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Summit Health in good financial health

Franklin County hospital group's revenues up by 10.2 percent

Franklin County hospital group's revenues up by 10.2 percent

November 28, 2007|By DON AINES

CHAMBERSBURG, Pa. - Led by an increase in patient revenues at both Chambersburg and Waynesboro hospitals, Summit Health remained financially healthy, with revenues hitting $310.4 million in 2006-07, up from $281.7 million the previous year, according to its annual report issued Tuesday.

While revenues increased 10.2 percent, operating expenses for the nonprofit were up 7.7 percent for a total of $293.2 million, the report stated. Most of the increase was in wages and salaries, which were up $10.9 million to $163.7 million.

The operating surplus from this year will be used to fund capital improvements and recruit and retain medical and nursing staff, the report stated.

Free and subsidized health care came to $25.6 million, either from those without health care who received services, or whose health insurance did not cover actual expenses, Summit Health President Norman P. Epstein said.

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Summit Health expanded outreach efforts to get eligible people enrolled in medical assistance programs, said Kim Rzomp, the assistant vice president for corporate finance.

"It doesn't cover the cost of what we offer for care," Rzomp said of medical assistance payments. The outreach to those who receive free care also was expanded, she said.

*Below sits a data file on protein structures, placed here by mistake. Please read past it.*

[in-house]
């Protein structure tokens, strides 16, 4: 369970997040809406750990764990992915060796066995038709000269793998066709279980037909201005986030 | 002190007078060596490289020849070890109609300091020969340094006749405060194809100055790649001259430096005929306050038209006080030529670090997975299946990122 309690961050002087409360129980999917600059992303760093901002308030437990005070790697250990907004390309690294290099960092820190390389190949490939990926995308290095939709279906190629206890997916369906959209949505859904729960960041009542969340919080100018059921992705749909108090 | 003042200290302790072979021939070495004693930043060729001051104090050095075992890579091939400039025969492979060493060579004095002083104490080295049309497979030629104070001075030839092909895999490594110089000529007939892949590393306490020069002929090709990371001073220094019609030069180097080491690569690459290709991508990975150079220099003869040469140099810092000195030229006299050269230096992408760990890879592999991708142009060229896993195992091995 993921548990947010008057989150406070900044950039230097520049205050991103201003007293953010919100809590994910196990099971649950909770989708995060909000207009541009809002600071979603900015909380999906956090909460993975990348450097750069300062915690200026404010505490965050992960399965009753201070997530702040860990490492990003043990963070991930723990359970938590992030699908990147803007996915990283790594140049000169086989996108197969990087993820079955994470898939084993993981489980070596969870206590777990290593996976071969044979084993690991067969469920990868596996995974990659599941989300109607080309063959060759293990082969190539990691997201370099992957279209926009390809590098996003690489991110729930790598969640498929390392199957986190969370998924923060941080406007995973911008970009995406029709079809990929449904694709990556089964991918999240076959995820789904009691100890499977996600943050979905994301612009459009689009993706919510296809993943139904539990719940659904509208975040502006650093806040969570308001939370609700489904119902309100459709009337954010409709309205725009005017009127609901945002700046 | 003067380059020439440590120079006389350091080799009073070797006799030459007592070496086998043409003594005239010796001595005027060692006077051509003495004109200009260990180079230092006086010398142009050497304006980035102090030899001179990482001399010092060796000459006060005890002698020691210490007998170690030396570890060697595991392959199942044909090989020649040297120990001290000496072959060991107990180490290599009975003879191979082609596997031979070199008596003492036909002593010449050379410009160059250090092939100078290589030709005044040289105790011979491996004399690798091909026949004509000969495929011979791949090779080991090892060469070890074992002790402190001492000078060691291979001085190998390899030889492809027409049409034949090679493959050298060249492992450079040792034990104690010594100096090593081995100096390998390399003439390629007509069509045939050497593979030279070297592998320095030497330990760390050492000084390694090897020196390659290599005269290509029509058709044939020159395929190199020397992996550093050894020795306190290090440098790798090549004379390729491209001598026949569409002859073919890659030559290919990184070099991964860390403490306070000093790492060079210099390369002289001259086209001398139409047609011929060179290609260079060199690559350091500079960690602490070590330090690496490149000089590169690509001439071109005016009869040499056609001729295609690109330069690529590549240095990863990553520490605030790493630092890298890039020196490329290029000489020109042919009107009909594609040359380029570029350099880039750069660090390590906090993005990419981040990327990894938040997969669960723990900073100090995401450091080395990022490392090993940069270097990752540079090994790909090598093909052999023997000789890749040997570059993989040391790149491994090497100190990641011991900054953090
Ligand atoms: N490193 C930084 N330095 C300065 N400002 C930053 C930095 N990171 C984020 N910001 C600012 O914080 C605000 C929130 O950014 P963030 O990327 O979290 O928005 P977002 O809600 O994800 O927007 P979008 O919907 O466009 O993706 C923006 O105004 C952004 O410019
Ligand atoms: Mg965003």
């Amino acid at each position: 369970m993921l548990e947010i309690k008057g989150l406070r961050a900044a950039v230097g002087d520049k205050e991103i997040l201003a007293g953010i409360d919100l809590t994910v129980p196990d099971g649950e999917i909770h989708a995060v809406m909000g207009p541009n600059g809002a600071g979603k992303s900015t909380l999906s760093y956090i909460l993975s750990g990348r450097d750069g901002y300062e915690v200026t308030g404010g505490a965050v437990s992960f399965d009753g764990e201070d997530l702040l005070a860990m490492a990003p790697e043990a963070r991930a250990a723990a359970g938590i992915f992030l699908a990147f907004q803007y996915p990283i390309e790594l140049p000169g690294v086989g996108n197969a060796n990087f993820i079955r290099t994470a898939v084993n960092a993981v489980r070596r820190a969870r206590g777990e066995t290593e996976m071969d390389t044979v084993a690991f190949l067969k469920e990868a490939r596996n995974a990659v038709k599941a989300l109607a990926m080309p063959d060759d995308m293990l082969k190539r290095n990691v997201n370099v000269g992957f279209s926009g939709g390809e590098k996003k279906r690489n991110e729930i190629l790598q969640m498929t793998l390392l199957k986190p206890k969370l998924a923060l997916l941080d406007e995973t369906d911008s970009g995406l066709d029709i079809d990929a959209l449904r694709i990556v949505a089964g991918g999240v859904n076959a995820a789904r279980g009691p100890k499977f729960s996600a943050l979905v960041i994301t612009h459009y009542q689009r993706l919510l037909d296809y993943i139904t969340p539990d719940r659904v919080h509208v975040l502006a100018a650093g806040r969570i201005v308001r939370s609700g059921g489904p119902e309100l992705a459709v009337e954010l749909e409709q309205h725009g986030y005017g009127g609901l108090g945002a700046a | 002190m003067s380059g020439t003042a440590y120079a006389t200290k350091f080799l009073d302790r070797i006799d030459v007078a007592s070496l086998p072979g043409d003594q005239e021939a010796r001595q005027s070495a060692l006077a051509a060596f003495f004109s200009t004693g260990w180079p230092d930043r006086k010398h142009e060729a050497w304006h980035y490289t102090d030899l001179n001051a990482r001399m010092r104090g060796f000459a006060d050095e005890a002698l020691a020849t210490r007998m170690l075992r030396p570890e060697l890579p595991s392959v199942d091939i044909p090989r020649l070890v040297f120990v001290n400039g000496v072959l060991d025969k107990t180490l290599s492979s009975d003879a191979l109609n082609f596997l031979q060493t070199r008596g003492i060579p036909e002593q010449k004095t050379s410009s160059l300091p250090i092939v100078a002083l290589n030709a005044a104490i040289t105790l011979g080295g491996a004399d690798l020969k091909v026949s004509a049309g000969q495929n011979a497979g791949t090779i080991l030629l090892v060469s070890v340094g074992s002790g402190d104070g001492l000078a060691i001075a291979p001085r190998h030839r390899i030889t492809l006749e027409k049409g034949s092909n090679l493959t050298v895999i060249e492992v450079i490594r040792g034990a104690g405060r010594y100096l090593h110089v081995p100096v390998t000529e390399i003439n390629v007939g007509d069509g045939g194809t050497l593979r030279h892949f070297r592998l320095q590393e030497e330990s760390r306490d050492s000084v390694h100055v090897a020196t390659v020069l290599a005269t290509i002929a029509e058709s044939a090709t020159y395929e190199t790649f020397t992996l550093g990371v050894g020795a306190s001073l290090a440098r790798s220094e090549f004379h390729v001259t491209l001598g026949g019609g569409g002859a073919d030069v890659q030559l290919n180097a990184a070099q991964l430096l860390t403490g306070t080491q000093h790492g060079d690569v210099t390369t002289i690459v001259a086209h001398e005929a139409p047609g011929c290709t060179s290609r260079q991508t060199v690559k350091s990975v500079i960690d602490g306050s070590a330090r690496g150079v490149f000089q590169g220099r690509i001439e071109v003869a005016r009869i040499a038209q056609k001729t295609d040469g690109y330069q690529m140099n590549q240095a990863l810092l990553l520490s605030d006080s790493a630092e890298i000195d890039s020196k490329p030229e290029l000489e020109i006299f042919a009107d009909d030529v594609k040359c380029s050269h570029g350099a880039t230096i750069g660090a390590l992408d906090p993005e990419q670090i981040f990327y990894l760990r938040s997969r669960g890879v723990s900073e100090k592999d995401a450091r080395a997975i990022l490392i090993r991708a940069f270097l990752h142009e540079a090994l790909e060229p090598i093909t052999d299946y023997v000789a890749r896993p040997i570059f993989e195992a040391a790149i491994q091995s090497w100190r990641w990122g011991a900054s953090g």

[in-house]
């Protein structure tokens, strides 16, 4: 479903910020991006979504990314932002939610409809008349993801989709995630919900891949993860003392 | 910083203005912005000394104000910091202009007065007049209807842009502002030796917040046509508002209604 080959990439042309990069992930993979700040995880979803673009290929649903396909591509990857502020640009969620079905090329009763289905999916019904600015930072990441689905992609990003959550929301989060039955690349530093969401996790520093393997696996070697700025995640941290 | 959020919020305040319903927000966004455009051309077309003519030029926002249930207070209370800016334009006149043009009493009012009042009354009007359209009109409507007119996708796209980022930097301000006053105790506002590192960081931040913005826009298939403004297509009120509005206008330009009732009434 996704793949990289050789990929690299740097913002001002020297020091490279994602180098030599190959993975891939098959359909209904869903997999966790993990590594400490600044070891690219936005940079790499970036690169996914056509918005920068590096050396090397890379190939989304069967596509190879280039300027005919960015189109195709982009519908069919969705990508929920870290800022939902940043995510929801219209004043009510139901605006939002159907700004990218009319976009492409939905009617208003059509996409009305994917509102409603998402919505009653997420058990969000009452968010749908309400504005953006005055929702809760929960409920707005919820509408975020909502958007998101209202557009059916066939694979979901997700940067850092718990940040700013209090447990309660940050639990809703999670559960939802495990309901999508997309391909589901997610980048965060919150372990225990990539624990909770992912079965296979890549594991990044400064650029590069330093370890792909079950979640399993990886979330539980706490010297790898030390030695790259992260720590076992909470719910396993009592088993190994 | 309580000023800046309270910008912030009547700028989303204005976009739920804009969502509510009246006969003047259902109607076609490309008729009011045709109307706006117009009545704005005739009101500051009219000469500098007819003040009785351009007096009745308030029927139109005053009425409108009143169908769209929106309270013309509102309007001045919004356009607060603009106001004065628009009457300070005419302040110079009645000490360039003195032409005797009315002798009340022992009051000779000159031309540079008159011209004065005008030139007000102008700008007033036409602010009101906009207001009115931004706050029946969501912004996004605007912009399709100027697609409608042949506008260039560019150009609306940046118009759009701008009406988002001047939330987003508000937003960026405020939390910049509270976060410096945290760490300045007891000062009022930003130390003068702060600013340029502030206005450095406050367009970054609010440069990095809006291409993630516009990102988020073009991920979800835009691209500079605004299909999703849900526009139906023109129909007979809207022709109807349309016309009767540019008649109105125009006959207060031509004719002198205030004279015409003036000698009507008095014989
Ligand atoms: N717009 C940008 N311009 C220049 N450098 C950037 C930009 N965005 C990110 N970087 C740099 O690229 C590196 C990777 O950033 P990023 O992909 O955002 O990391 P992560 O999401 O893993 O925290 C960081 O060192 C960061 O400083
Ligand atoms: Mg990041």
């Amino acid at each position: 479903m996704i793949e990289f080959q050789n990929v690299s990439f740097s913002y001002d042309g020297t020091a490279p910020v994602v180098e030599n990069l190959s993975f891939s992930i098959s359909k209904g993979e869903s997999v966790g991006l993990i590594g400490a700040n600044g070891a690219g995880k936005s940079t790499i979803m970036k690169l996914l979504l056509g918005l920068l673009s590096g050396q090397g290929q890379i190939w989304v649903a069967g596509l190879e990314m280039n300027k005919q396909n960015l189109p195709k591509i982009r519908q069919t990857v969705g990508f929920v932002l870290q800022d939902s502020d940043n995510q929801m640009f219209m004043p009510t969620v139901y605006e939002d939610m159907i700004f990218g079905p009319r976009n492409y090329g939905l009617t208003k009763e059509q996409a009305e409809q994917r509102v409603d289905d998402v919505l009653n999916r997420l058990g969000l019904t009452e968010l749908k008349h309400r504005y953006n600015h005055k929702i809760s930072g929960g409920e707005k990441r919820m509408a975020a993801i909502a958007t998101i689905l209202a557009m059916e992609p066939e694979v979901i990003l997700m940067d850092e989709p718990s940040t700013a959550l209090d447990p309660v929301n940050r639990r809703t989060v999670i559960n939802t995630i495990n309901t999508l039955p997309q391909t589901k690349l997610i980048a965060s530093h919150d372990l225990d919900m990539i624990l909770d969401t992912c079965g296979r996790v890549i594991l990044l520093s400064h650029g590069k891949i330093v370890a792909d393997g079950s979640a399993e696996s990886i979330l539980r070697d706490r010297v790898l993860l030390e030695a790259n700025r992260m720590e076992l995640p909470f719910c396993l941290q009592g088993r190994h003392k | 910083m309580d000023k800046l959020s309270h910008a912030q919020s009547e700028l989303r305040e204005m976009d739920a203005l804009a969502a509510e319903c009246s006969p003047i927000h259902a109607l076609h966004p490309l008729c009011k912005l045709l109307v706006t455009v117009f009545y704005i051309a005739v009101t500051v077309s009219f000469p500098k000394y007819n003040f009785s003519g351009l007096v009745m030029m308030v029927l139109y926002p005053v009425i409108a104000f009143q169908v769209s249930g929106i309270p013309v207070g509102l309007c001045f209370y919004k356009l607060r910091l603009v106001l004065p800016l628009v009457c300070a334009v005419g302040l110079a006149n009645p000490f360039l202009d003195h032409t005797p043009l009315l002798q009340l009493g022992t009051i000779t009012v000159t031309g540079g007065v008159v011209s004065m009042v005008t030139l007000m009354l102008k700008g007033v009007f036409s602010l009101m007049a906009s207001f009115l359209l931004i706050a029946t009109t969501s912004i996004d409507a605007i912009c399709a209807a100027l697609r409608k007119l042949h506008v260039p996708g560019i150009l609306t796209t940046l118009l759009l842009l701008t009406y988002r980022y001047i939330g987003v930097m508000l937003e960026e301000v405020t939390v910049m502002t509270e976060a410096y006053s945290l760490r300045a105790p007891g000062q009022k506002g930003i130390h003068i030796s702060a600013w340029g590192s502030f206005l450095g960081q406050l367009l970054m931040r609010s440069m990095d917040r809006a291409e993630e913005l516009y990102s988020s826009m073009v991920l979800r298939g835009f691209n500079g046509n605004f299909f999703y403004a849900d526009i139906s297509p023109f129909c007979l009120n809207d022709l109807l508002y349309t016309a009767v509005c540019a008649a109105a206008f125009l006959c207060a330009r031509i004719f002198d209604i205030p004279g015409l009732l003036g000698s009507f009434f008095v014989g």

"We give the care first and think about the dollars later," Epstein said.

Much of the free care is through the emergency and psychiatric departments, Rzomp said, and includes a growing immigrant population that has trouble in knowing how to access services.

Summit Health spent $17.3 million on new technology in the past year, said Epstein, including a image-guided radiation therapy system called Tomotherapy which delivers higher doses of radiation to tumors while minimizing exposure to surrounding tissue. That system cost $2.8 million, according to Summit Health figures.

Additionally, both hospitals received 64-slice CT scanners costing $1.1 million each, according to a hospital spokeswoman.

Summit Health spent almost $750,000 on recruiting health care professionals and $4 million to help maintain existing physician practices, Epstein said. Franklin County, he said, "qualifies as a health professional shortage area."

The 248-bed Chambersburg Hospital generated $207.1 million in revenues, while Waynesboro Hospital, with 64 beds, produced $58.4 million, according to the annual report. Summit Health also has about 50 other affiliated organizations. Not counting the affiliates, the hospitals employ more than 2,100 people.

The two hospitals had more than 411,000 outpatient visits in the past year, more than 70,000 emergency room visits and almost 17,000 admissions. Additionally, almost 2,000 babies were born in the two hospitals in 2006-07.

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